Pharyngeal cutaneous fistulas after head and neck reconstruction are often intractable, with neck infections and abscesses caused by swallowing pressure and leakage of saliva [1,2]. If the cervical vessels are unavailable or the skin condition is poor after radiation treatment, reconstruction with free flaps is difficult and pedicled pectoralis major flaps are one of the options.
The pectoralis major muscle flap is very useful in head and neck reconstruction because it has an abundant muscular body that is suitable for filling the dead space and covering large vessels, and is adjacent to the head and neck [3–6]. When reconstructing a pharyngeal skin fistula with such a flap, it is turned over and moved to the neck, and the pharynx is then reconstructed with chest skin. After that, a skin graft is performed to the back of the pectoralis major muscle at the neck. This method is used commonly because it provides good wound healing .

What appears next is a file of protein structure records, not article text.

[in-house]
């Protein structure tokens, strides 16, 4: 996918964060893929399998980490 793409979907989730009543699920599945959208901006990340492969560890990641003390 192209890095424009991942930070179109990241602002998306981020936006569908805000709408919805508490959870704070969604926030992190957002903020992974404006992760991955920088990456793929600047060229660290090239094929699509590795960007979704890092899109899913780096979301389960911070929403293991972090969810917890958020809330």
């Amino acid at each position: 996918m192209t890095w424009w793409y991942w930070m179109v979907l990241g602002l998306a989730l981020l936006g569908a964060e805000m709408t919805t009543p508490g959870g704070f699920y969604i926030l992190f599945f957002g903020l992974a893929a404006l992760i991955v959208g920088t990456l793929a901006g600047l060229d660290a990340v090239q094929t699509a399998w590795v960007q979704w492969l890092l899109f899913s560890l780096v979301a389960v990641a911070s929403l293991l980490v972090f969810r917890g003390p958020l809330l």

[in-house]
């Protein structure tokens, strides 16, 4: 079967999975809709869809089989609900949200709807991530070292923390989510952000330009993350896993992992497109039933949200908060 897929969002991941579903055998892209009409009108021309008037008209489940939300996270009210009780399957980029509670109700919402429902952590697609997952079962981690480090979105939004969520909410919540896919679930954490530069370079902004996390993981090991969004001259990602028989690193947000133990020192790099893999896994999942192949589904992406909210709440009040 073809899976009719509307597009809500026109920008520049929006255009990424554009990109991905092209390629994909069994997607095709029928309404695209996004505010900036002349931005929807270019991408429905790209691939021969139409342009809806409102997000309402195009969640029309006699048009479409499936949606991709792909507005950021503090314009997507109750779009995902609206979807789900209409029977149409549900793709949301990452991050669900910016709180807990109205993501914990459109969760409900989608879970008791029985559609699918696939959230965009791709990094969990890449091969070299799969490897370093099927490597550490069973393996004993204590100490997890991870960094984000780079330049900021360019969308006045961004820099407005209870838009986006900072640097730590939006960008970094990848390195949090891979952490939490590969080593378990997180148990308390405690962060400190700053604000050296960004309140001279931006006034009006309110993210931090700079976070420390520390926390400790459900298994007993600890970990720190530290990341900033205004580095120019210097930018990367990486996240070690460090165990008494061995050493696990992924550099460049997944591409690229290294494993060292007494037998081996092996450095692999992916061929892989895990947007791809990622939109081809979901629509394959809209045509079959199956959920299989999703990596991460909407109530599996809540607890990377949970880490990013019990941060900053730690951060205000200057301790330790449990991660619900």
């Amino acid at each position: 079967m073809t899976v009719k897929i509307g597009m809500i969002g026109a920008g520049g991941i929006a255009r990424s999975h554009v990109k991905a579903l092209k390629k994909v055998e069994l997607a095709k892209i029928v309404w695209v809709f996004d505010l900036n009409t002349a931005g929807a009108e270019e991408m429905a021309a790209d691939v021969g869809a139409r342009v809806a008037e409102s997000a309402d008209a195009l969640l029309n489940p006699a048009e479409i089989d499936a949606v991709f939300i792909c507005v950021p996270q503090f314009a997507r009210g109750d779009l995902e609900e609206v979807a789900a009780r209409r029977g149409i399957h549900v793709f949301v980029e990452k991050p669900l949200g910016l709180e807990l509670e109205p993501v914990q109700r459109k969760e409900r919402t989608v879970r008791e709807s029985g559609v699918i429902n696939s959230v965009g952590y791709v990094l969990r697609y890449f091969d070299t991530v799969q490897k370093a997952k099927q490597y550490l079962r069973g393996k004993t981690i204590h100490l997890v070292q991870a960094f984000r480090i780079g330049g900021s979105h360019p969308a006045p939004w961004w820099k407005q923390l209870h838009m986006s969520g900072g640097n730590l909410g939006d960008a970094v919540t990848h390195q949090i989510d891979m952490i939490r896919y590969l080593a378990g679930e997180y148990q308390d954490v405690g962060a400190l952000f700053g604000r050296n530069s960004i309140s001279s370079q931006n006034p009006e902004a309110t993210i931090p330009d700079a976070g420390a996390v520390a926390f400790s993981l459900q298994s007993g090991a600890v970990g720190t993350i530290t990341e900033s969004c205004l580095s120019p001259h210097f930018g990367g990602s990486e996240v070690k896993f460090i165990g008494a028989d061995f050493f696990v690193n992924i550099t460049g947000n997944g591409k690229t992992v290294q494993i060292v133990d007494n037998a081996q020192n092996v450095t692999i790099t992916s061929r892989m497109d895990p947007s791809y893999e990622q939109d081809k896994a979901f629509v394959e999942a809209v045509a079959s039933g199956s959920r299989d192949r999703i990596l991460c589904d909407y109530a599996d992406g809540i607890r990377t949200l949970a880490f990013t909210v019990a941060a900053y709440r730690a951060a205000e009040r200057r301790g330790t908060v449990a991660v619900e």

We performed pharyngeal reconstruction using a right bi-paddled pectoralis major muscle flap for a pharyngeal skin fistula after head and neck reconstruction, but without skin grafting on the back of the muscular body. Another skin island was created away from the chest and folded back to reconstruct the soft tissues of the neck. Here, we report on this method.
The patient was a 51-year-old man who had undergone radiation and chemotherapy for laryngeal cancer (T2N0M0). One year later, the tumor recurred and a partial laryngectomy was performed. Two years after this, the patient had a second recurrence, and a partial laryngectomy and reconstruction with a right deltopectoral (DP) flap was performed. Three years after the initial surgery, a third recurrence was confirmed, and the patient was scheduled for a complete laryngectomy and combined skin resection. He was referred to our department for skin and soft-tissue reconstruction.
After laryngectomy and resection of the surrounding skin by an otolaryngologist, the soft tissue of the neck was reconstructed with a left DP flap. Because a low-grade fever and high inflammatory response continued from the day after the operation, a swallowing test using contrast agent was performed. Leakage of the agent was observed in the hypopharynx. Therefore, a pharyngeal skin fistula was constructed to prevent possible exacerbation of the cervical soft-tissue infection caused by saliva retention (Figure 1).